On the surface it would seem war has been sanitized. But, in truth, the consequences are more severe than bodily harm. 


I couldn't help it, I just had to do my version of Cyrano de Bergerac. Here, it's entitled "Roxanne," as a play against both the Steve Martin film, but also the great tune by Sting.

This one's fun. Give it a go.


Here's another short story I did in an effort to produce something fun and funny. It's entitled, "RPG Reunion." And it's kind of what it sounds like. Only, the various adults gathering to relive their youth in a game of D&D aren't all arriving with the same intent. ​

And as it happens, one of them is both a little bitter and has managed to find some truth in the world to the whole magic thing. 

A fun romp, this is!


For this one, I wanted to go in a different direction than I figured many might. So, I wrote "A Canticle of Abraham and Issac." 

For a long time I'd considered whether the biblical story of Abraham and Issac was God testing Abraham, or maybe, just maybe, Abraham was testing God a little bit. It's only a thought exercise, I know how the story actually goes. And in truth, I cribbed the idea from Dan Simmons in his Hyperion books.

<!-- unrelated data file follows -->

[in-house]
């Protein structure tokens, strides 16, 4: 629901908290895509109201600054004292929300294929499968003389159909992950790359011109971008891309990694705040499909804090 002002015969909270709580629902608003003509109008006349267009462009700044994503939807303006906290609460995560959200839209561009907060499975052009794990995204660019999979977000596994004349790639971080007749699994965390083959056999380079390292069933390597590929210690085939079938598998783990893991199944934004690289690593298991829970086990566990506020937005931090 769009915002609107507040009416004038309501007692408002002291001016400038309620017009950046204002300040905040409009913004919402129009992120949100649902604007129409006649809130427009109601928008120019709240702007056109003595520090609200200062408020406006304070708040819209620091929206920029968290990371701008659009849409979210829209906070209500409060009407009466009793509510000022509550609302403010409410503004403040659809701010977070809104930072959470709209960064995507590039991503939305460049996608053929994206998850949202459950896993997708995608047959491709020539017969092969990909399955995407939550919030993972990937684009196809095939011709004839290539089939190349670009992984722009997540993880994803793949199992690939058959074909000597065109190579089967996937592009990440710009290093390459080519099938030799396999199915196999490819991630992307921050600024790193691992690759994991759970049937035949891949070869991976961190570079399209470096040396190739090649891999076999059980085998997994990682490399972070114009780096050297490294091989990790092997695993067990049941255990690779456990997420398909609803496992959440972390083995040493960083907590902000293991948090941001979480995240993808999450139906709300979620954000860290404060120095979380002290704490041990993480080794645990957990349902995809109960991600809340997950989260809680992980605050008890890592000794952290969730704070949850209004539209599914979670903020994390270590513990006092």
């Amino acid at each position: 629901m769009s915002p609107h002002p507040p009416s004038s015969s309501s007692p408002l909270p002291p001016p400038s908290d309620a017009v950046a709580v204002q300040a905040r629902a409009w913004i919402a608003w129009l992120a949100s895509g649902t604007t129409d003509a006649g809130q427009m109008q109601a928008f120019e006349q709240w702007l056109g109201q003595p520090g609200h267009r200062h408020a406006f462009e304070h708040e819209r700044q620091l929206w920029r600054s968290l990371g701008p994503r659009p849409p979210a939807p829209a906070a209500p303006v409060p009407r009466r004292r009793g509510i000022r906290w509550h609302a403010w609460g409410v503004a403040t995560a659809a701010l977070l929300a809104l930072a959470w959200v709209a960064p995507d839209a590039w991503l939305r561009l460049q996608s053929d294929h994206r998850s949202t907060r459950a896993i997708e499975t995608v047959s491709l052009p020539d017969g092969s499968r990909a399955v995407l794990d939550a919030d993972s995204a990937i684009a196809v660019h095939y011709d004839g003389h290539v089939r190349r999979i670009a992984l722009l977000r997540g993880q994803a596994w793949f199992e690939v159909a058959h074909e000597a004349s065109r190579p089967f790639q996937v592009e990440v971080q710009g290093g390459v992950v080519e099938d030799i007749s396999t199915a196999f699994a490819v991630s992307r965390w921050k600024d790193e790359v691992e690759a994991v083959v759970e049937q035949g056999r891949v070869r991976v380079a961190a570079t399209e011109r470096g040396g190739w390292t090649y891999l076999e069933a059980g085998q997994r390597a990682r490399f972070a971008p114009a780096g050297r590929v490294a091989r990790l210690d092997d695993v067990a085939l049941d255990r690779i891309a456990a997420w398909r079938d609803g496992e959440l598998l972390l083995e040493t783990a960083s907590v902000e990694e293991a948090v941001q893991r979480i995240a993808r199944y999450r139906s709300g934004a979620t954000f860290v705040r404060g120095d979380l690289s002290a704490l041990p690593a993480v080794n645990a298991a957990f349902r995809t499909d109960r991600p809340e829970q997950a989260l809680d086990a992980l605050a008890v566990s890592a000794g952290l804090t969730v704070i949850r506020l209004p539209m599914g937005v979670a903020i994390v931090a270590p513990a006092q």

But I had a unique idea, I thought, and I wrote it out. I also managed to intimate the genesis of the world's greatest playwright. 


For this antho, I wrote a story entitled, "Guilt by Association." It pits a scientist against a priest at the High Kirk of Scotland. Well, the scientist feels pitted, I guess. He takes as a supposition the idea the guilt might at last be the thing to disprove the existence of God.

Of course, as the story unfolds, many arguments are made, and it doesn't unfold the way either of the men think it might.


For Cosmic Cocktails I had the idea of an intergalactic bar where entrances and rooms all came in and let out onto entirely different worlds. Also, that the bartender is a twenty-third century everyman--you'll see what I mean.

But the story is about a guy who comes into that bar, and might never leave.


This is the other story that my faulty memory suggests might have been my first sale, if it wasn't "Beats of Seven." In this anthology, I have a story entitled, "Lilith," about the mythical figure by the same name. 

In this one, she's come to help one of her children, who is using the body of an infant. Only it's something of a trap. And she has a moral choice to make, which is rather unique, given who she is by nature. 

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Most people know the story of Joseph and Mary, but what about the others who came to the manger? What are their stories? What gifts did they bear?


This is a collection of fictional tales that captures the spirit of charity and humility this moment is meant to teach. These stores share the gentle reminder that giving is an act of love and ennobles us most when it is a gift of self.